New York’s chief actuary is recommending that the city’s $115.2 billion pension plans lower their assumed annual rate of return on assets to 7 percent from 8 percent, which would open a funding gap of at least $2 billion next year, according to two people familiar with the proposal.
Robert North, the actuary, is presenting his plan to overseers of funds for police, firefighters, teachers, civilian employees and school administrators, the people said. They spoke on the condition of anonymity because the proposal hasn’t been made public. The New York Post reported on the plan yesterday.
The city has already set aside $1 billion for the fiscal year beginning July 1 to cover an increase in its annual pension contribution.
“To pay it all at once would be a big hit,” said Domenic Recchia, chairman of the City Council’s Finance Committee, adding that a 7 percent assumed rate of return on investments seemed “sensible.”
“We’ll make it up, but over time,” he said.
In the 10 years through June 2010, America’s biggest state pension systems -- battered by the Internet stock bubble, the financial crisis of 2008 and the longest recession since the Great Depression -- earned an annualized return of less than 4 percent, according to data compiled by Bloomberg.
As a result, public pensions have been forced to reevaluate the projected returns that determine how much money taxpayers and retirees need to pour into retirement funds.
Some systems, including in New York, Rhode Island and the California State Teachers’ Retirement System, have reduced their assumptions. Lowering projected gains can widen funding gaps, forcing lawmakers to put even more money into the programs.
New York City’s pension costs have increased to $8.5 billion this year -- including the reserve -- from $1.5 billion in 2002, when Mayor Michael Bloomberg first took office, representing almost 13 percent of the $66 billion budget for fiscal 2012.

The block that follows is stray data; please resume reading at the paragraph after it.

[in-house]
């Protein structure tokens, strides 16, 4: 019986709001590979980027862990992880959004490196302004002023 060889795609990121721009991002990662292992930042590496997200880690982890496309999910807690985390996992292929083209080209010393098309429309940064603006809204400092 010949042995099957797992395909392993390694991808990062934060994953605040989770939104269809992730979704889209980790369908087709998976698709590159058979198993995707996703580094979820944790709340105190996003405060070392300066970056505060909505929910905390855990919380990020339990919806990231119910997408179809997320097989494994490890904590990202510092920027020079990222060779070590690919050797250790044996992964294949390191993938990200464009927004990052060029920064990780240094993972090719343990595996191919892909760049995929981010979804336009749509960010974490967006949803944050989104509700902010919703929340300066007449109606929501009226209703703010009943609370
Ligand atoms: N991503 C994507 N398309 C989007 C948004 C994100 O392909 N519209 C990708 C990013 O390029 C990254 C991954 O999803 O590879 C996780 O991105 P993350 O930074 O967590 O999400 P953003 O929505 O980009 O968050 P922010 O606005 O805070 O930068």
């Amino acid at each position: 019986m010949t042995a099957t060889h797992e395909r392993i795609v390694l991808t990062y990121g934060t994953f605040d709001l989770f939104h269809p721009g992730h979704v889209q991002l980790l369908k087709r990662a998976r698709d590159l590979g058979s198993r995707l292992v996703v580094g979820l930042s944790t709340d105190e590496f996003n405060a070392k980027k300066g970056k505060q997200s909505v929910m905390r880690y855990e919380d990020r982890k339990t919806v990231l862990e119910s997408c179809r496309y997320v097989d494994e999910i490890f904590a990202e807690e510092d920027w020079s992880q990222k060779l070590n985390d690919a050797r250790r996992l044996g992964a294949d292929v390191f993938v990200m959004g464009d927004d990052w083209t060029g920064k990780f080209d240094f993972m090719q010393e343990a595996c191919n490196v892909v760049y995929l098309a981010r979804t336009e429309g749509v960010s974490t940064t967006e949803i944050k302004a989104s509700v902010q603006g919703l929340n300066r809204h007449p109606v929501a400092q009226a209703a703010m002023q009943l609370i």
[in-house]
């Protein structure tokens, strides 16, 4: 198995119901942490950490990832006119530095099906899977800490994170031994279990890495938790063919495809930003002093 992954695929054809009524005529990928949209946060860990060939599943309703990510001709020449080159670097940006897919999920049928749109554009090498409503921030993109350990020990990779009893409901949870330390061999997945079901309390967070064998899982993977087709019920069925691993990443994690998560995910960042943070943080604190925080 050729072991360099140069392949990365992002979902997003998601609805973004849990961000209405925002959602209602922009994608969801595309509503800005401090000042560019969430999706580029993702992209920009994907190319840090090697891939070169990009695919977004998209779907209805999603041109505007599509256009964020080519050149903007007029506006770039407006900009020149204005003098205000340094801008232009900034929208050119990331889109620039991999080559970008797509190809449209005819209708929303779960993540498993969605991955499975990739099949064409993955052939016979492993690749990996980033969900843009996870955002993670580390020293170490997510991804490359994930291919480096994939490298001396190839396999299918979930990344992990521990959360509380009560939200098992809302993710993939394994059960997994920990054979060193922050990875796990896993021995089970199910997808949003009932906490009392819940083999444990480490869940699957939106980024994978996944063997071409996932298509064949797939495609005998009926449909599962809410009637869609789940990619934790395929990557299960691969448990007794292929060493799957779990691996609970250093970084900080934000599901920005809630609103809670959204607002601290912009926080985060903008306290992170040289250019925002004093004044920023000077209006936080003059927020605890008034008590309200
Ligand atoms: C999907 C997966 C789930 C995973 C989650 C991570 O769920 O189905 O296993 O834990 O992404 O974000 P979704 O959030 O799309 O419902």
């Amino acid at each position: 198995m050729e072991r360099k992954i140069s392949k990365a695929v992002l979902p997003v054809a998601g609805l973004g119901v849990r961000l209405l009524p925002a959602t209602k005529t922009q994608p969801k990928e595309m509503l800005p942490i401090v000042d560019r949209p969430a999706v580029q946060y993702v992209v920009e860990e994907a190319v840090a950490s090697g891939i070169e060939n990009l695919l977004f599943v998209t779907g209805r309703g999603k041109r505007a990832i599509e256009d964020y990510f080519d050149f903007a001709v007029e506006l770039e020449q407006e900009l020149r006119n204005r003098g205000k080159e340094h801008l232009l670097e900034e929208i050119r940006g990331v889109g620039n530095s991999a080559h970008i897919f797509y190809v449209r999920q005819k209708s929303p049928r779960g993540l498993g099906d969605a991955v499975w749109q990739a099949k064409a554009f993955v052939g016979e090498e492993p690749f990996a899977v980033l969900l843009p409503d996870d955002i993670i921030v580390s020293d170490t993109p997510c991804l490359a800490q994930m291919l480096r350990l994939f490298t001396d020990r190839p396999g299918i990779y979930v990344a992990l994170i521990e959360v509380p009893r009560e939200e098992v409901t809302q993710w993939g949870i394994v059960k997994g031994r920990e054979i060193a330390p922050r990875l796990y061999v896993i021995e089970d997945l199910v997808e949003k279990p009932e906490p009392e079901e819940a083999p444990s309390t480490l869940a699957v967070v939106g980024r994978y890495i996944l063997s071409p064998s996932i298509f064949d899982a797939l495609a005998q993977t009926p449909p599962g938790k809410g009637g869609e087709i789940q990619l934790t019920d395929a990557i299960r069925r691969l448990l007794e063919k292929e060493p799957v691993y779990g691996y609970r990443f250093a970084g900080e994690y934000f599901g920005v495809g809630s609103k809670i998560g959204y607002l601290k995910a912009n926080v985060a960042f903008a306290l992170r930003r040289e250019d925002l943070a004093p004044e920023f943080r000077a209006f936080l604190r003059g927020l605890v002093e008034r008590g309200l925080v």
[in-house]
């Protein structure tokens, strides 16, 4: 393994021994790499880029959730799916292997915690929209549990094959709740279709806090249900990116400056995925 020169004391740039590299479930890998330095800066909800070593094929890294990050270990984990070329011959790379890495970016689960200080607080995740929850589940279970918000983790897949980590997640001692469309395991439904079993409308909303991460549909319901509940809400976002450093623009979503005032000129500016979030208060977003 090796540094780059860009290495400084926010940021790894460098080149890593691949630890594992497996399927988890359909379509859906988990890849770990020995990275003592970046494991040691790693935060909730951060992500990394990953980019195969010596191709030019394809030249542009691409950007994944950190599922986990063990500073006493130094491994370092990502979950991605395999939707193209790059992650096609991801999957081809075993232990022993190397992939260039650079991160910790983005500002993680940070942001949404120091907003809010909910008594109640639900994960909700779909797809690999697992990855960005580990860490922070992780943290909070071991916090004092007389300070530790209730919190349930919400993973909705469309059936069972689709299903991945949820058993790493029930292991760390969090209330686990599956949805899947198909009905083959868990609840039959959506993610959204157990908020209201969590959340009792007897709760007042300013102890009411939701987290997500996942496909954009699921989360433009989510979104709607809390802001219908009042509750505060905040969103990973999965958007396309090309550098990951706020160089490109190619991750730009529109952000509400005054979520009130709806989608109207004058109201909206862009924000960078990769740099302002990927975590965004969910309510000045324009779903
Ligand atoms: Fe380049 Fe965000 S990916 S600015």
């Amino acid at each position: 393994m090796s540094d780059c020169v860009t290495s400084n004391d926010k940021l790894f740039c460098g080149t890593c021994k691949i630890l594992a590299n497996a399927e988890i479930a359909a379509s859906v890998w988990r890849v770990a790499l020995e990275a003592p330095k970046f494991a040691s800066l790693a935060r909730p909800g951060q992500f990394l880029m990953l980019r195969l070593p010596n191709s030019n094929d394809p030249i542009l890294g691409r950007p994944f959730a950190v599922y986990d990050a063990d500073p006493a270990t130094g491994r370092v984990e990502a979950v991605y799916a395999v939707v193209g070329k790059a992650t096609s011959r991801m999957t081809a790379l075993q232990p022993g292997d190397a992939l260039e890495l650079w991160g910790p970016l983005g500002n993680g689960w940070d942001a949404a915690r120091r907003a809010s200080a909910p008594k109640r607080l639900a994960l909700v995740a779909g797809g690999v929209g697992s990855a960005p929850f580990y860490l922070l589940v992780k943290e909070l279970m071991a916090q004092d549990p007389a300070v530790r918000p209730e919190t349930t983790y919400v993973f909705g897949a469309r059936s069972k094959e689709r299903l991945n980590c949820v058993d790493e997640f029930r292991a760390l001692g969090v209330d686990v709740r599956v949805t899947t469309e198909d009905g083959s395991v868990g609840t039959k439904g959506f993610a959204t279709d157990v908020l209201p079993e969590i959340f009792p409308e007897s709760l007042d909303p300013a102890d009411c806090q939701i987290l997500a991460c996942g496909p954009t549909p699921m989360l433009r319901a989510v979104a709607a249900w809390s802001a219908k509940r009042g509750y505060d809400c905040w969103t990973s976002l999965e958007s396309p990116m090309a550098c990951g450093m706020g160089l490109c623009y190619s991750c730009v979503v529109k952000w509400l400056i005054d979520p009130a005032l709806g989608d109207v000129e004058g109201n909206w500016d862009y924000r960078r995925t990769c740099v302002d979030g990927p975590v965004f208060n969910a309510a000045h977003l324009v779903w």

If the city’s pension-fund boards and the state Legislature approve the actuary’s new assumptions, 11 of 126 public-employee pension plans surveyed by the National Association of Retirement Administrators would have a 7 percent investment return assumption, said Keith Brainard, research director for the association.
Spreading the increased pension costs spurred by lower return assumptions over time, rather than making the full payment all at once, will cost taxpayers more, Brainard said.
“It’s like shorting your mortgage payment,” he said.
“If you take a holiday on your mortgage you’ll have to catch up later on,” Brainard said. “At the same time these plan sponsors and policy makers are weighing competing objectives, which include maintaining some predictability and stability in the budget process.”
Actuaries look at a number of factors in coming up with an assumed return including inflation, historical and projected returns of various asset classes, the pension fund’s historical returns and employee demographics, Brainard said.
Matthew Sweeney, a spokesman for New York City Comptroller John Liu, declined to comment citing the draft nature of the recommendation.
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